News at Medicine - November 2009 - NLCAHR celebrates 10th anniversary

NLCAHR celebrates 10th anniversary
November 3, 2009
It was just a decade ago that the concept of a centre to support the development and use of applied health research in Newfoundland and Labrador became a reality. Starting with limited funding from the Department of Health and Community Services, the Faculty of Medicine and the Health Care Corporation of St. John’s (now Eastern Health), the Newfoundland and Labrador Centre for Applied Health Research (NLCAHR) was established under the umbrella of the Faculty of Medicine, with director Dr. Stephen Bornstein.
NLCAHR’s objectives are to build capacity for undertaking and supporting high quality applied health research in the province; increase the amount and impact of high-quality applied health research undertaken on the priority research themes of Newfoundland and Labrador; and to increase the effective and efficient use of research evidence in the province’s health and community services system.

Since 2001, the centre has funded almost 100 researchers and students and distributed more than $2.1million in research grants and fellowships

On Oct. 10, the NLCAHR held its 10th Anniversary and Awards Reception at the Sheraton Hotel Newfoundland.  Among those honoured were recipients of the 2009 NLCAHR and NL Healthy Aging Research Program (NL-HARP) awards. The ceremonial event closed the day’s Gender and Health Conference.

Dr. Bornstein was understandably excited as he reviewed the accomplishments of the centre in the past decade. Dr. Ray Gosine, vice-president (Research) and a member of the NLCAHR Board brought greetings and helped present awards along with Suzanne Brake, director of the Aging and Seniors Division, Department of Health and Community Services. Ms. Brake brought greetings on behalf Jerome Kennedy, minister of health.

Fang Liu, Division of Community Health and Humanities in the Faculty of Medicine, received funding for her study of measuring the health status of the aging population with disabilities in Newfoundland and Labrador.
Ellen Haskell, Department of Sociology, was funded for her study on More Sunsets: The social organization of the RV sub-culture.

Geoff Power, Human Kinetics and Recreation, received a doctoral grant for his study titled Muscle fatigue resistance in old and very old women.

Dr. Jared Clarke, Division of BioMedical Sciences (Neuroscience), Faculty of Medicine, received a post-doctoral grant for a study on healthy aging with a chronic neurological disorder – a profile of community-based programs and service gaps.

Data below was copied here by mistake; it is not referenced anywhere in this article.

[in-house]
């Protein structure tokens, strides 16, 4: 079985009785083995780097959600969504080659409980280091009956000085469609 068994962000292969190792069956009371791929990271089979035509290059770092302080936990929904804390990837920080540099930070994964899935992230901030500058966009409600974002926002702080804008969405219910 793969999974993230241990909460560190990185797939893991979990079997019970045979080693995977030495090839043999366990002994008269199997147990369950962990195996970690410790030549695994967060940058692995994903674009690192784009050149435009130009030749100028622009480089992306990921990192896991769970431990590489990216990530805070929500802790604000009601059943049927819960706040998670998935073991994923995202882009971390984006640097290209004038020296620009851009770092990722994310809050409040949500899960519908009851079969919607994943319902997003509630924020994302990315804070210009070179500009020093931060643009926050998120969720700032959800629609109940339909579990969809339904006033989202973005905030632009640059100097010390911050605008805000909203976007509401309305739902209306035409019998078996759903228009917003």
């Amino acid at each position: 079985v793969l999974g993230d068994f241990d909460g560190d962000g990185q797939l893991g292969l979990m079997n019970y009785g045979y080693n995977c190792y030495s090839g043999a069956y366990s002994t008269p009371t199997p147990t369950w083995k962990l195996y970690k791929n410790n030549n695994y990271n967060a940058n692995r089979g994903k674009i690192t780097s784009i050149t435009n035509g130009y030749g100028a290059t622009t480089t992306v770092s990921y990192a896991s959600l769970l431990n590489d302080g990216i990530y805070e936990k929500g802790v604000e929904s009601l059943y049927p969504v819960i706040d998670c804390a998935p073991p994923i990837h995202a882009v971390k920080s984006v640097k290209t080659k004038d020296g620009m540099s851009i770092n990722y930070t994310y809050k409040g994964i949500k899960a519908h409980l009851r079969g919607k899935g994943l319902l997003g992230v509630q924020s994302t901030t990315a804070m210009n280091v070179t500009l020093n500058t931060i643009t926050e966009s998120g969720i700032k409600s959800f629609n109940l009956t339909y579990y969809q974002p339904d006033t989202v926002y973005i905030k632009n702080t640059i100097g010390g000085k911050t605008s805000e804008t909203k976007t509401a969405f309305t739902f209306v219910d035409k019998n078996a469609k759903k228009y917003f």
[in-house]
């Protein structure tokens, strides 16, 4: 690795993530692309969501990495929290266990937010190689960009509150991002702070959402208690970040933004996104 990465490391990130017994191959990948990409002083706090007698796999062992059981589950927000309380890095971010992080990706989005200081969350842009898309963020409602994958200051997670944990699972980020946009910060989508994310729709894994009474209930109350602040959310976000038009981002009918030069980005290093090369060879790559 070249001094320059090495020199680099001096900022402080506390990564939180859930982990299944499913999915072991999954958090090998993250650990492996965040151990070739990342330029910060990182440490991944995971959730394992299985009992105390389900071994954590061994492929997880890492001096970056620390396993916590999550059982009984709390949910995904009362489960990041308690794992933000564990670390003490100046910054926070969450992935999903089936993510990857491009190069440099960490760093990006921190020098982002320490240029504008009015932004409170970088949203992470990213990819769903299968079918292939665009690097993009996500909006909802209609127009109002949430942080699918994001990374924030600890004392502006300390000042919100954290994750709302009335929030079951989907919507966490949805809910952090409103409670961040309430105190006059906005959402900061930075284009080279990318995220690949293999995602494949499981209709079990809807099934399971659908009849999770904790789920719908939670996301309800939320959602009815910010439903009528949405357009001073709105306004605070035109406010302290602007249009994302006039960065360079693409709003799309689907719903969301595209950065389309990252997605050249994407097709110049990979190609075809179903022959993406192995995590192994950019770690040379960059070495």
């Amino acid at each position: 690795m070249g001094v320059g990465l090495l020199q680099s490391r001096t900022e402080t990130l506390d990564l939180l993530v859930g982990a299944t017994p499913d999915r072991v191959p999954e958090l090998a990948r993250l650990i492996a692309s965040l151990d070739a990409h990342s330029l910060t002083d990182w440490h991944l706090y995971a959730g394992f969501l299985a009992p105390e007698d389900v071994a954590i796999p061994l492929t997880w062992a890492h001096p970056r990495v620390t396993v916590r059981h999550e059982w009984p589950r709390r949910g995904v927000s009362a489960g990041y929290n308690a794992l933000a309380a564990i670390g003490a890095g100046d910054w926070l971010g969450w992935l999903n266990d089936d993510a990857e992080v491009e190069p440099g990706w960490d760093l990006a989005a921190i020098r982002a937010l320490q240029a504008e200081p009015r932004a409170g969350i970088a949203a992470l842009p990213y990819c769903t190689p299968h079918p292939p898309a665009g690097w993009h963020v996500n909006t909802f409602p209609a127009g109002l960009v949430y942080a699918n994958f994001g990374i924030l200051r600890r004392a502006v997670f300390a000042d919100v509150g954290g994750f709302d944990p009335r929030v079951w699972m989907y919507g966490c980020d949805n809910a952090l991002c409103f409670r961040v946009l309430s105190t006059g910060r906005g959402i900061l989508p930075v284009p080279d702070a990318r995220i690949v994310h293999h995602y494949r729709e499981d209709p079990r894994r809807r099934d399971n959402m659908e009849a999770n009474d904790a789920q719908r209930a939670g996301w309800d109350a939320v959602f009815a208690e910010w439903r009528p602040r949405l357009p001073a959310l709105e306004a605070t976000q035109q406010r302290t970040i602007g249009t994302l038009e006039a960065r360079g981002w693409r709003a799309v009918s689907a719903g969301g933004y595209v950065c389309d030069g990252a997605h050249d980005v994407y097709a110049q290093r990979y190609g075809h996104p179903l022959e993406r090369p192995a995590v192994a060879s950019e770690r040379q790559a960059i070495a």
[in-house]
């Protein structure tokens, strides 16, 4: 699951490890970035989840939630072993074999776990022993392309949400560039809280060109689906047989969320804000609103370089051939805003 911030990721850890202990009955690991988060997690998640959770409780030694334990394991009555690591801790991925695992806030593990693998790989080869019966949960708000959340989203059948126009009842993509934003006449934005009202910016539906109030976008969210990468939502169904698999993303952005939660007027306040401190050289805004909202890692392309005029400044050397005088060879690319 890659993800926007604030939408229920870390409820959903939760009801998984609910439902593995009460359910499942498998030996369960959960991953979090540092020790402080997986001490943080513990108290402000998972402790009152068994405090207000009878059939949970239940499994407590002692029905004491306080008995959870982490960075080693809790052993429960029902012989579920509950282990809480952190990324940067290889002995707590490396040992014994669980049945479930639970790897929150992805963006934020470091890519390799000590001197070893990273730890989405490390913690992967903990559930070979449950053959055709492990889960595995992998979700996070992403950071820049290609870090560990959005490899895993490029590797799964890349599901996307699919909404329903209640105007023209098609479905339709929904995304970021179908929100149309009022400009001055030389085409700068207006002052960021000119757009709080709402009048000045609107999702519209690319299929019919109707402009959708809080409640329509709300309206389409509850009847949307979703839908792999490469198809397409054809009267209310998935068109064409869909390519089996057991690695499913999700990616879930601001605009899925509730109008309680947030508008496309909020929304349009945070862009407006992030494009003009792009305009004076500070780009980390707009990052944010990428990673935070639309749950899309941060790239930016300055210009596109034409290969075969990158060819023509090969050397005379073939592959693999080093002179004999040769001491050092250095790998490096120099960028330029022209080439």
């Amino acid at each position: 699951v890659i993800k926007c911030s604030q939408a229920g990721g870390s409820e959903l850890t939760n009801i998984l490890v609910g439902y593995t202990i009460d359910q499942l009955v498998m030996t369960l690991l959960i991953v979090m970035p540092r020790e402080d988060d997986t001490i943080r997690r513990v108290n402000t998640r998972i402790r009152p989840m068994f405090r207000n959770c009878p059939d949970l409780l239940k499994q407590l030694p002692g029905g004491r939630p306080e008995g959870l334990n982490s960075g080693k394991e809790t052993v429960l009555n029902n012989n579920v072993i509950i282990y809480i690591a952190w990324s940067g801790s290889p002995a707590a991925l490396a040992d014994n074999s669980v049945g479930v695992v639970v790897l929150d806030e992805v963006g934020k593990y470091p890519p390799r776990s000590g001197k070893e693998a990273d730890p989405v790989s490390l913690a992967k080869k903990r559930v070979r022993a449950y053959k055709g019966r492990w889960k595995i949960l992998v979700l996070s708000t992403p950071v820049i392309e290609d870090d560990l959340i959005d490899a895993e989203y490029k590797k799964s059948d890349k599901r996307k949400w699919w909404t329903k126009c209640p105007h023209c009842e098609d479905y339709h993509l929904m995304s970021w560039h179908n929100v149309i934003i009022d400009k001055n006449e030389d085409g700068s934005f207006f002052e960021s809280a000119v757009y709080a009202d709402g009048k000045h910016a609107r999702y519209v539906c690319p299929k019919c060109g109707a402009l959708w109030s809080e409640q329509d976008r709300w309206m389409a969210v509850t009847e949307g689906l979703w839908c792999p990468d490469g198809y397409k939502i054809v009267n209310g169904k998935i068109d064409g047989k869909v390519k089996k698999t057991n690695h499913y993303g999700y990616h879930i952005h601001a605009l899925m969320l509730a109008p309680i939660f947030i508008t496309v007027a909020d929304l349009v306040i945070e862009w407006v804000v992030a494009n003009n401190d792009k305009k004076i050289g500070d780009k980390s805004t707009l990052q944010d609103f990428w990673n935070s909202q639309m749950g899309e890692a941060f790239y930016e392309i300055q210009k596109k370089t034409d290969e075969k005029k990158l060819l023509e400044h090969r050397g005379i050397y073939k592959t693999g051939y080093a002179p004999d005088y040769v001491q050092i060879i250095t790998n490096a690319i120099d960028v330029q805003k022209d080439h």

Pamela Button, Department of Psychology, was awarded a NLCAHR doctoral fellowship for her study titled Dysfunctional Coping Mechanisms in Health Professional Students Dealing with Stress.

The following two students received master’s fellowships from the NLCAHR.  Taylor Ferrier, Division of Community Health and Humanities, Medicine, is studying prostate cancer care and the wait times to see an urologist. Kathleen Little, Clinical Epidemiology, Faculty of  Medicine, is looking at factors associated with social worker turnover and retention in child, youth and family services in Newfoundland and Labrador.

A project grant on healthy aging was awarded to Dr. Marshal Godwin, director of the Primary Healthcare Research Unit, Faculty of Medicine, for a study titled Assessing criterion validity and developing population norms for the Simple Lifestyle Indicator Questionnaire (SLIQ) in the elderly.

Seed grants in the Healthy Aging Program went to Canada Research Chair Dr. Wendy Young for a study on development of an age-friendly communities research team. Dr. Victor Maddalena, Division of Community Health and Humanities, Medicine, was funded for a study on palliative and end of life care in Newfoundland’s deaf community.

NLCAHR project grants were awarded to Dr. Gerard Farrell, e-Health Research Unit, Medicine, on The Effectiveness of the Edmonton Symptom Assessment System (ESAS) in Monitoring Palliative Care Patients in the Community.

A development grant was awarded to Dr. Maria Mathews, Community Health and Humanities, Medicine, for a study on Return-for-Service Programs in Newfoundland and Labrador.

Dr. Kris Aubrey-Bassler, Primary Healthcare Research Unit, Medicine, was awarded a project grant for a study titled Nephrolithiasis in the emergency department: Epidemiology and development of a rule to predict the need for CT diagnosis.
Canada Research Chair Dr. Wendy Young received a seed grant for a study on development of an age-friendly communities research team. The grant comes from the Healthy Aging Program administered by the Newfoundland and Labrador Centre for Applied Health Research, which celebrated its 10th anniversary earlier in October. From left: Suzanne Brake, Dr. Young and Dr. Stephen Bornstein.